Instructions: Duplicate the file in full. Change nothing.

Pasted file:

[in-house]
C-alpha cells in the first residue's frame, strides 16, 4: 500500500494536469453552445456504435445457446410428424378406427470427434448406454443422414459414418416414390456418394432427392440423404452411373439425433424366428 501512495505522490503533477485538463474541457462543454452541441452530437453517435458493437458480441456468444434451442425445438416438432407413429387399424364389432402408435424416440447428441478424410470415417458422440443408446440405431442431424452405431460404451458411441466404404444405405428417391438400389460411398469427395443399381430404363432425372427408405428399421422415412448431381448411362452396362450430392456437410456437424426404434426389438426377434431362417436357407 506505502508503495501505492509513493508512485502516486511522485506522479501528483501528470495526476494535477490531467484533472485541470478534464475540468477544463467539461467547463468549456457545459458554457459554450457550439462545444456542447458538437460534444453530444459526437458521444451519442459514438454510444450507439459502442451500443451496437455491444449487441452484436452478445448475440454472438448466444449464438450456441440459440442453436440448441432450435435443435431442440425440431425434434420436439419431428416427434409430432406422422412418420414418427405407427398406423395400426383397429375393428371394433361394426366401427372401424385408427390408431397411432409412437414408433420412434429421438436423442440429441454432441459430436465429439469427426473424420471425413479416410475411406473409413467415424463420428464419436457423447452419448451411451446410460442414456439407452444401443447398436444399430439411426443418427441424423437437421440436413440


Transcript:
[in-house]
C-alpha cells in the first residue's frame, strides 16, 4: 500500500494536469453552445456504435445457446410428424378406427470427434448406454443422414459414418416414390456418394432427392440423404452411373439425433424366428 501512495505522490503533477485538463474541457462543454452541441452530437453517435458493437458480441456468444434451442425445438416438432407413429387399424364389432402408435424416440447428441478424410470415417458422440443408446440405431442431424452405431460404451458411441466404404444405405428417391438400389460411398469427395443399381430404363432425372427408405428399421422415412448431381448411362452396362450430392456437410456437424426404434426389438426377434431362417436357407 506505502508503495501505492509513493508512485502516486511522485506522479501528483501528470495526476494535477490531467484533472485541470478534464475540468477544463467539461467547463468549456457545459458554457459554450457550439462545444456542447458538437460534444453530444459526437458521444451519442459514438454510444450507439459502442451500443451496437455491444449487441452484436452478445448475440454472438448466444449464438450456441440459440442453436440448441432450435435443435431442440425440431425434434420436439419431428416427434409430432406422422412418420414418427405407427398406423395400426383397429375393428371394433361394426366401427372401424385408427390408431397411432409412437414408433420412434429421438436423442440429441454432441459430436465429439469427426473424420471425413479416410475411406473409413467415424463420428464419436457423447452419448451411451446410460442414456439407452444401443447398436444399430439411426443418427441424423437437421440436413440